Qualified but underpaid
By Sarah Eggleton, The Source
By Sarah Eggleton, The Source
The drilling industry is booming! However, recent statistics tell us some divisions within the drilling industry are underpaid. Those entering the industry may have noticed, when job hunting for an entry-level position, that the water-well division of the industry is the lowest paid. Entry-level positions in the water-well division are a staggering 42.52 per cent lower than the average in the industry (see chart for details). Pay is crucial in obtaining and retaining qualified entry-level candidates in the water-well division.
A vast majority of candidates in the division are more qualified than most entry-level workers in the industry. Most entry-level candidates will have their post-secondary drilling and blasting two-year diploma, their DZ licence, their well technician licence, a crane operators certificate, only to name a few typical qualifications.
Are they a bargain hire? Are employers taking advantage of this discrepancy or is this a significant factor in the shortage of potential employees? Employers have increased the requirements for new hires, yet the rates have not increased to match the higher qualifications. Along with increased requirements, additional duties have been added to job descriptions with lowered titles and compensation.
With the cost of living increasing, and the debt1 assumed for qualifications for an entry-level water-well drilling position, it is becoming harder to find full-time, long-term employees at the current pay rate. The current pay rate or cost of a well has not increased with the general inflation rate of the “real world.” Current housing rates for a starter home range between $200,000 and $400,000, compared to 10 years ago. This has minimally tripled the amount of living costs. Without a pay reflection of the inflation increase, entry-level individuals will not be able to obtain a goal of purchasing their first home. With that said, at the current pay rate for entry-level positions, obtaining a mortgage of over $200,000 is impossible and unrealistic2. The division’s workers are struggling. The income inequality affects not only the ability to afford housing, but also the ability to save for retirement.
There has been an increase in housing prices of 82 per cent in urban areas and nearly 200 per cent in rural areas since 2010. With that being said, the inflation cost of drilling and installing a residential well has not increased.3 In 2010, the average cost of a residential well was between $7,000 and $10,000 for a $200,000 property/residence. And now in 2021 the average cost of a well installation for a $600,000 to $800,000 property is approximately $7,000 to $10,000. Residential well installation prices are not reflecting the inflation rate of the housing market, which in turn affects the economic well-being of the water-well division, its hard workers, and the ability of Well Contractors to pay properly.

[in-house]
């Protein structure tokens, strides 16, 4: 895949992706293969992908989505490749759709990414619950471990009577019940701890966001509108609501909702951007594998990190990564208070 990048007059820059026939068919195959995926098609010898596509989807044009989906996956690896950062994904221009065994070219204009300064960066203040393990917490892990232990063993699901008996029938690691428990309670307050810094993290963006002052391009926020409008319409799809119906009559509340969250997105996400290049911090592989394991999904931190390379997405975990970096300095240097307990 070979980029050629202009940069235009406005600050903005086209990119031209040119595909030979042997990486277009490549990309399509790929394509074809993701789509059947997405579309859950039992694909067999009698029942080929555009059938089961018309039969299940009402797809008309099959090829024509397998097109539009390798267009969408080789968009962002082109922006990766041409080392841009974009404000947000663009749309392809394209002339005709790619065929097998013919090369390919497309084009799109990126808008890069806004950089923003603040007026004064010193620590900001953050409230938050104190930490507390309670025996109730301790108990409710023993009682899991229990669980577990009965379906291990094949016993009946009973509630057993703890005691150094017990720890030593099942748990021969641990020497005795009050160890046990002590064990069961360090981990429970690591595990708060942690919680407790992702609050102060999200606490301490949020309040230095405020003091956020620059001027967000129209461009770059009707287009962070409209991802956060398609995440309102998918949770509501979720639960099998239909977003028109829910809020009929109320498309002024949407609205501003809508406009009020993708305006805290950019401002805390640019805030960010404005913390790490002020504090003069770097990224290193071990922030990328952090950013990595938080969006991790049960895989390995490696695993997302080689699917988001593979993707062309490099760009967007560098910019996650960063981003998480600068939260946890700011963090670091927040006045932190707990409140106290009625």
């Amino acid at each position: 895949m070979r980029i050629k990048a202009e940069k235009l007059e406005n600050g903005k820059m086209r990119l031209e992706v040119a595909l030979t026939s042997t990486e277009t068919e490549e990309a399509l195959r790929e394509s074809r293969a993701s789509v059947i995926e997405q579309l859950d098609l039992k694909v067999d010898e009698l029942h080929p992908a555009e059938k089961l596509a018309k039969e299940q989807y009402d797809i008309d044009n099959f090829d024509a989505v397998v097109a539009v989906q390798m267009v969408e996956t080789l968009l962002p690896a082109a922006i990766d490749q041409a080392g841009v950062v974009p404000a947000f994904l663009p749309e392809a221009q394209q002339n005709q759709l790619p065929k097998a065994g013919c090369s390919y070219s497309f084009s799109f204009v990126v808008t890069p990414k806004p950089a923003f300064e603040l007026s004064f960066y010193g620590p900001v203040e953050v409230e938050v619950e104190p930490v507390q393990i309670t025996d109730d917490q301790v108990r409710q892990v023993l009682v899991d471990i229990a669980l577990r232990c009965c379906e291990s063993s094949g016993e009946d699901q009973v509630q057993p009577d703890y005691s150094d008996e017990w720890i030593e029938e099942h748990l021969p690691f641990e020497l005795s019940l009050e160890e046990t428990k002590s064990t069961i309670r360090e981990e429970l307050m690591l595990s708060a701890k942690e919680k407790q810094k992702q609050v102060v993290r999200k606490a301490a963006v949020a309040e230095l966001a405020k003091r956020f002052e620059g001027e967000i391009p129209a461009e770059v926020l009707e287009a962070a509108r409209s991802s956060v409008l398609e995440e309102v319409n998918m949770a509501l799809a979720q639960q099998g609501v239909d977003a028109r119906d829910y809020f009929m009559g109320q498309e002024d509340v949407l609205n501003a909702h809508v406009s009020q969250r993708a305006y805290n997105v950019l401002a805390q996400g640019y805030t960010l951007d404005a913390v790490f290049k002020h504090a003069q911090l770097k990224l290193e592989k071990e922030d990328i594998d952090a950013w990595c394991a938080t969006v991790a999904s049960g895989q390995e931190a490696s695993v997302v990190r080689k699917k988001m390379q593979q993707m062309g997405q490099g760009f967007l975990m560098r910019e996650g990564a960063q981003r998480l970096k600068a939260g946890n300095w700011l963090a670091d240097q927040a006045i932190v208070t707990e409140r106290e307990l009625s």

This has to be the answer to why some employers in this division are not paying a living wage! Would a higher price for a residential well deter people from installing a well? Why does a septic system for the water to go to cost twice the cost of the water well which supplies it? What are the other options? Increasing the costs for a service is always tricky and best handled gradually in increments, but, If not achieved, it will remain detrimental to economic growth. Supply and demand working alongside the strict groundwater rules and regulations may leave the industry’s clients with no other choice but to accept the cost increase to an equitable level for a water well. Securing compensation for the real worth and importance of a quality water well is imperative to the longevity of the industry.
This division is at threat of losing out on the best talent and retention of qualified employees. This will surely add to increasing overhead costs in training, time and poorly completed jobs. The current state of the economy would seem to not make things any better; however, our industry hasn’t slowed down. Realistically, it is not the economy, it’s management. The lagging wages and reluctance of management to increase wages are reflective of the undervalued resource. Only management can reverse the trend that undervalues water wells, only management can sell the skills of their employees to the consumer. Only management can reverse the perception that workers are more of an expense than an investment. In a skill-driven economy and division, it is important to attract the most ambitious and passionate candidates. In the long run, they will be an appreciating asset contributing to the success and the performance of their employing company and the water well division of the drilling industry.
Accepting a lower-paying job is not the end of the world: making sacrifices to build and improve your job skills is essential in obtaining experience. It is tragic and substandard that water wells are so undervalued by the companies that build them.
Pay and sustain.
1 Ontario Student Assistance Program repayment calculator. https://osap.gov.on.ca/AidEstimator2021Web/enterapp/debt_calculator.xhtml#monthlypayment
2 Canada Mortgage and Housing homebuying calculators. https://www.cmhc-schl.gc.ca/en/consumers/home-buying/calculators
3 Canadian Real Estate Association National Price Map. https://www.crea.ca/housing-market-stats/national-price-map/
Sarah Eggleton is a staff member of Aardvark Drilling.